Sunday, December 18, 2011

3 Books In A Week

I read a lot and don't normally do book reviews but I had to make an exception for the three most recent reads. I highly recommend all of them.

I don't really know where to even start but I will say that any female over the age of 13 should be *REQUIRED to read Tina Fey's "Bossypants."
Really, I mean this. Go buy it, do not pass go.
Priceless AND essential. Go! Why are you still here!!??

I LOVE Tina Fey!

Of Particular Note -

A) "Poem from a Mother to It's Daughter" - no I am not going to copy it here, go buy the book. Remember *REQUIRED reading for 13 and up females. Even your teenage daughter will appreciate you after reading this - between texts and the overuse of "like" - for at least a couple of seconds and then she will promptly forget it until she has her own child. But if you die in the night she will run scrambling for it, keenly aware that behind all your mad ranting and raving and perceived craziness regarding her safety and well being you were a sheep in wolf's clothing and she was your little lamb. Mother Tiger is not an overrated use of your skills. Work it. Baa.

B) "A Celebrity's Guide to Celebrating the Birth of Jesus Christ" - hilarious, timely.

C) "That's Don Fey" - no doubt I loved this because I have an Alpha male father and I married one as well. Your teenage daughter should read this one too.

P.S. "Me Time" in the Chapter "There is a Drunk Midget in my Living Room" actually almost caused me to pee in my pants. In paperback very soon!

Next up was so sad I had to reread "Bossypants" twice to shake it off.

It is tragedy with equal portions devoted to dealing with the death of an only child and growing old beyond the point where one can reliably count on mind and body.
Joan is brilliant. I have read all of her books. "The Year of Magical Thinking" written after the death of her dear husband John was one of the most beautiful books I have ever read. This one was equally moving but such a harrowng account of this time in her life and all she has lost that it left me breathless. I cried a few times. I cry occassionally when I think about it now - what it means to be alone and what can happen when the natural order of things gets upside down. She is so honest about her delusions, failing memories and perceived short comings as a mother and yet it comes to us as though through a kaleidiscope of her equal forthrightness about the increasing, small failures of her physical and mental capacities brought on by age and the unspeakable losses she has endured in a very short span of time. These all fold in on eachother in a poetic, spinning narrative. It is heartbreaking. It haunts me. We all like to believe that we do the best we can with our children. I have long chosen to believe that if you really love them, are present in the deepest sense of the word, as honest as possible about yourself and pepper life with humor they will love you back and be there when needed despite any shortcomings or personal quirks you may possess that drive them crazy. God forbid they die first and leave you alone and frail and vulnerable beyond imagining. Not one for the faint of heart but an important book - this account of the death of Quintana Roo and Joan's own faltering health as she tries to make sense of her life - past, present and future - without her two most beloved.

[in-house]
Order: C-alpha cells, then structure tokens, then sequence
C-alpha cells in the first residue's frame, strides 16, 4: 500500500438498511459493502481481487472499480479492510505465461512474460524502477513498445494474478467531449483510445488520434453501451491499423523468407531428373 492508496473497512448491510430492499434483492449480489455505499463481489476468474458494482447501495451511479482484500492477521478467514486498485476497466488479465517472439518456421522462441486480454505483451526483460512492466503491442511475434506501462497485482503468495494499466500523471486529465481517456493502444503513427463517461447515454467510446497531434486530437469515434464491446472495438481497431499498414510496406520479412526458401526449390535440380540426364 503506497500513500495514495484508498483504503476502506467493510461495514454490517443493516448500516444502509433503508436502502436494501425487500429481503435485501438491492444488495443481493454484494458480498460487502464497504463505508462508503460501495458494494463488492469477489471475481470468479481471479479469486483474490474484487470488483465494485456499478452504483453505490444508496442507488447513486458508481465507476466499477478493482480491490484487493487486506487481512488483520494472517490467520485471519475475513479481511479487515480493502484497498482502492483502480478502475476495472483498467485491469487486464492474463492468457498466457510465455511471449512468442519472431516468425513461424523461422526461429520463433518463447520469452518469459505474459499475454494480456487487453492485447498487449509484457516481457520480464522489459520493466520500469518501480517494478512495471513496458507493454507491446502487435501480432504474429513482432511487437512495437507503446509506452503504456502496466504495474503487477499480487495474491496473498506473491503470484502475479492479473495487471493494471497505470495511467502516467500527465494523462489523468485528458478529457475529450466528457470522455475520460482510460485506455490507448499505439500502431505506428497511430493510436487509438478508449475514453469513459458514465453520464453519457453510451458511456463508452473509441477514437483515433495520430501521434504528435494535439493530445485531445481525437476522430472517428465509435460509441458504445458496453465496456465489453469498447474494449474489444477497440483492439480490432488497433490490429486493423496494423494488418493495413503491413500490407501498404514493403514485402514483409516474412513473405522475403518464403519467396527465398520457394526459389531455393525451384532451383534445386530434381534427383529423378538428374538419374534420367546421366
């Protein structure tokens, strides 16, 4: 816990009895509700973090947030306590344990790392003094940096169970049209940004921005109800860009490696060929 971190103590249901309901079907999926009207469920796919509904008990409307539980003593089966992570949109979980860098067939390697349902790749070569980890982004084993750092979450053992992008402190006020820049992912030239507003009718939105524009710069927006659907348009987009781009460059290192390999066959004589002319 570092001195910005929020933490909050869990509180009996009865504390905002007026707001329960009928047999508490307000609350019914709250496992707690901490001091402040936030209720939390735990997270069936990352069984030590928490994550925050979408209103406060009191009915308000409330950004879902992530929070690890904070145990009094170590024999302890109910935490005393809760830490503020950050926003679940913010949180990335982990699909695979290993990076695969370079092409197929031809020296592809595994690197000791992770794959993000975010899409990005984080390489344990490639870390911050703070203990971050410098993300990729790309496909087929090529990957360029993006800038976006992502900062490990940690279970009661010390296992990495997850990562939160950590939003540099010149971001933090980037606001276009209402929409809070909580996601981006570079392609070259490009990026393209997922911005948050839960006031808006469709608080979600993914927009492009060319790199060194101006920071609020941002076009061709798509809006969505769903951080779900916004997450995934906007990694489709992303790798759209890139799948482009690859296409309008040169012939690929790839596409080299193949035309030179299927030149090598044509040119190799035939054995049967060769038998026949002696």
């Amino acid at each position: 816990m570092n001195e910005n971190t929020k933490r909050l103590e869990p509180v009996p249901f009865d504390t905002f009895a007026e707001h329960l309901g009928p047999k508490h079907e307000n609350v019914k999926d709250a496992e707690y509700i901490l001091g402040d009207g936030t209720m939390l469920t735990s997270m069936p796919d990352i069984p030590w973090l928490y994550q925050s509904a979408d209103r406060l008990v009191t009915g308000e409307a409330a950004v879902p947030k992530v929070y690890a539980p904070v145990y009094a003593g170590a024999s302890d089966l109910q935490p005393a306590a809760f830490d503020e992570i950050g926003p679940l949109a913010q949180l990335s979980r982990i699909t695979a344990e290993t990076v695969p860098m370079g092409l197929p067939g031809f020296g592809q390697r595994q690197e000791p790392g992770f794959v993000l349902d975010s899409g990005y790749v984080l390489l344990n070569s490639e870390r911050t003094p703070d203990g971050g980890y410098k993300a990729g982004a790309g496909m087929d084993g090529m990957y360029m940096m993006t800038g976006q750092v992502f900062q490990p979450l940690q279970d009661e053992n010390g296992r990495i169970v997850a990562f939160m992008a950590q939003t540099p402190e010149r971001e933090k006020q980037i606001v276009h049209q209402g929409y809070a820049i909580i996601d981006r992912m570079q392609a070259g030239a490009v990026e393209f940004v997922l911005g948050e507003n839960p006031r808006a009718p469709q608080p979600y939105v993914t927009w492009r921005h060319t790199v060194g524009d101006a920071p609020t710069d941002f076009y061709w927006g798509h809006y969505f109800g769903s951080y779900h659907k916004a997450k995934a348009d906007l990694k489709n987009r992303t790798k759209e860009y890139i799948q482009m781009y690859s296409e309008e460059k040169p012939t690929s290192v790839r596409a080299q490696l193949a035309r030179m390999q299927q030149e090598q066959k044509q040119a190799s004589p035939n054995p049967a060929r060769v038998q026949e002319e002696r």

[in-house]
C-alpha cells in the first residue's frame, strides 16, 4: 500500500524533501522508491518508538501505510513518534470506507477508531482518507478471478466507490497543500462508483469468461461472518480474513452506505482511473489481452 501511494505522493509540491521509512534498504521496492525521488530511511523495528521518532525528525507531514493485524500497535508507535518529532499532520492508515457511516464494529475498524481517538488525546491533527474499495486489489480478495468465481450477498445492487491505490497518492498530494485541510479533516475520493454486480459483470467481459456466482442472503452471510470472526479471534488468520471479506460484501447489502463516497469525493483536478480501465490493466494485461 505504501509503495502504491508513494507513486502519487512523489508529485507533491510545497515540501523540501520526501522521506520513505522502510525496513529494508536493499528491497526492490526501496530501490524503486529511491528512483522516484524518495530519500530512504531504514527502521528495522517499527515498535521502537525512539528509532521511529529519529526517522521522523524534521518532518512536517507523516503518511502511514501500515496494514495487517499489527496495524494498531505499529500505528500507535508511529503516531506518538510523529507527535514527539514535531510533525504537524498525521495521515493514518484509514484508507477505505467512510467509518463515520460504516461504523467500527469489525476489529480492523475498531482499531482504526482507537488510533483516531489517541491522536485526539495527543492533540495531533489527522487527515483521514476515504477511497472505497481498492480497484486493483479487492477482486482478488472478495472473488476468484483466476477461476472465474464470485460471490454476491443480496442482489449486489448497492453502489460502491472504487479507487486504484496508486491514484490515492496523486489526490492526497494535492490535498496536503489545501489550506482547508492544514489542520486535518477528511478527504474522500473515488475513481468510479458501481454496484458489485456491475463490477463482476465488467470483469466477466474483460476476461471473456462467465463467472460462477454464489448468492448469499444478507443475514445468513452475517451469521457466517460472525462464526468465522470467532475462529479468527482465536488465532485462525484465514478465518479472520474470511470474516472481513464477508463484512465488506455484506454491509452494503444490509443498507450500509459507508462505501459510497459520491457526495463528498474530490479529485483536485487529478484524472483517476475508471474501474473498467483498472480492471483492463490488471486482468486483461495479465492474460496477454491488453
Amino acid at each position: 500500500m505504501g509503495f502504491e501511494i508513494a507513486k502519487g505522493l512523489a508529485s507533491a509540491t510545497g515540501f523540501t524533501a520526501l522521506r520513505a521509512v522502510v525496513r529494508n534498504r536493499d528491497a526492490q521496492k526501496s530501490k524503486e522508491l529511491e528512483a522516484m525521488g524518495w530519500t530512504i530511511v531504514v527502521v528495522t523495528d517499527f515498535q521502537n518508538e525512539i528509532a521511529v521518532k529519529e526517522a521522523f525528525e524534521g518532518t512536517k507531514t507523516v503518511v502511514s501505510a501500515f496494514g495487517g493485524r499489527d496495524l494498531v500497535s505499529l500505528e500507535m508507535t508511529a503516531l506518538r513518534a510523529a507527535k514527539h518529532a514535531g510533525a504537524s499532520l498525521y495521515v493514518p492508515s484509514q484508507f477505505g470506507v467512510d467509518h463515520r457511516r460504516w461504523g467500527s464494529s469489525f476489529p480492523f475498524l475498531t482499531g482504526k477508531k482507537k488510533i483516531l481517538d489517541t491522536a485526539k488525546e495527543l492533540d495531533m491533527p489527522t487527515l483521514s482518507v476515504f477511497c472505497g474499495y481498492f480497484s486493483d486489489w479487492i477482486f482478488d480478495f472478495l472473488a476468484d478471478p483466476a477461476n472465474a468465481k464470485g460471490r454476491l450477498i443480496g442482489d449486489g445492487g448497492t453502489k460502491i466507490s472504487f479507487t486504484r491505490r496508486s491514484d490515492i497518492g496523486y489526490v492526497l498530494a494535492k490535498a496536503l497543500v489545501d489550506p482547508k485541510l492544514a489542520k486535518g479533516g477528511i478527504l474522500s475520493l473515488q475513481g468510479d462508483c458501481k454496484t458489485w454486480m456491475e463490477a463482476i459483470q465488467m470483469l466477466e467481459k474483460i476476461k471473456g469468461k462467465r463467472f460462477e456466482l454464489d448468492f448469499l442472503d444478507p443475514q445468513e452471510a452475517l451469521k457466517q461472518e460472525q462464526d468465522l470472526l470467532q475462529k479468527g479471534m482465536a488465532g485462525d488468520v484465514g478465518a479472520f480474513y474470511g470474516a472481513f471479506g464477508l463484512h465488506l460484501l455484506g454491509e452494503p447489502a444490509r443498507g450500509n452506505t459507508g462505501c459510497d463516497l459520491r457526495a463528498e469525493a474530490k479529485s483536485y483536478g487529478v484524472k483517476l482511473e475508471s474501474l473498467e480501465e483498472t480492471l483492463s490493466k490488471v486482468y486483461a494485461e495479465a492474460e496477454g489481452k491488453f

Next up, Jane Fonda. Whew!

This one left me exhausted and feeling fairly lucky to have such a boring life. She is a fascinating woman and there was so much I did not know. Both inspiring and cautionary. This particular version was written by Patricia Bosworth, her only female biographer and is quite thorough and intensely researched. "The Private Life of a Public Woman" is the perfect subtitle. Intimate and exhaustive and did I mention exhausting?
Jane, I love you but you make me very tired. A really fascinating read and a triumph of how to reinvent oneself over and over again. You will never believe it can't be done after this one. Oh to have a sliver of that energy and discipline - minus the larger than life demons thank you very much.

I did notice in reading these last two books that Vanessa Redgrave and Coco Chanel (or rather her clothes) kept popping up so I want to read about them both next. I guess I am on a powerful woman kick these days. It all seems very appropriate as I saunter towards midlife in continual pursuit of striking a balance among the roles I juggle day in and day out in the shadow of a double standard that may have dulled it's edge with time but still exists for women who have demanding careers, goals and a family. If anyone tries to tell you it gets easier, they are lying but all of the women featured here had a hand in paving the way.

This one is already downloaded on the Kindle and promises to be a stomach turner. I can't wait!

However, other than a subpar autobiography by Vanessa Redgrave written the year I was married, there does not seem to be a suitable or worthy account available yet of the brilliant actress, political activist and always controversial figure. What strikes me right now is that Vanessa was playing Joan on Broadway in "The Year of Magical Thinking" while Joan was mourning the loss of her daughter. While Joan was working on "Blue Nights," Vanessa lost her own daughter Natasha, tragically and unexpectedly.

It is not a bond to envy but a harsh reminder to hold your loved ones tight and try not to muck it up too much in the process.

If you just want to keep it on the lighter side, "Bossypants" really is basically everything you need to know about being a successful woman, wife and mother in the modern world and you will still cry -- but only from laughter.
God Bless Tina Fey. Amen.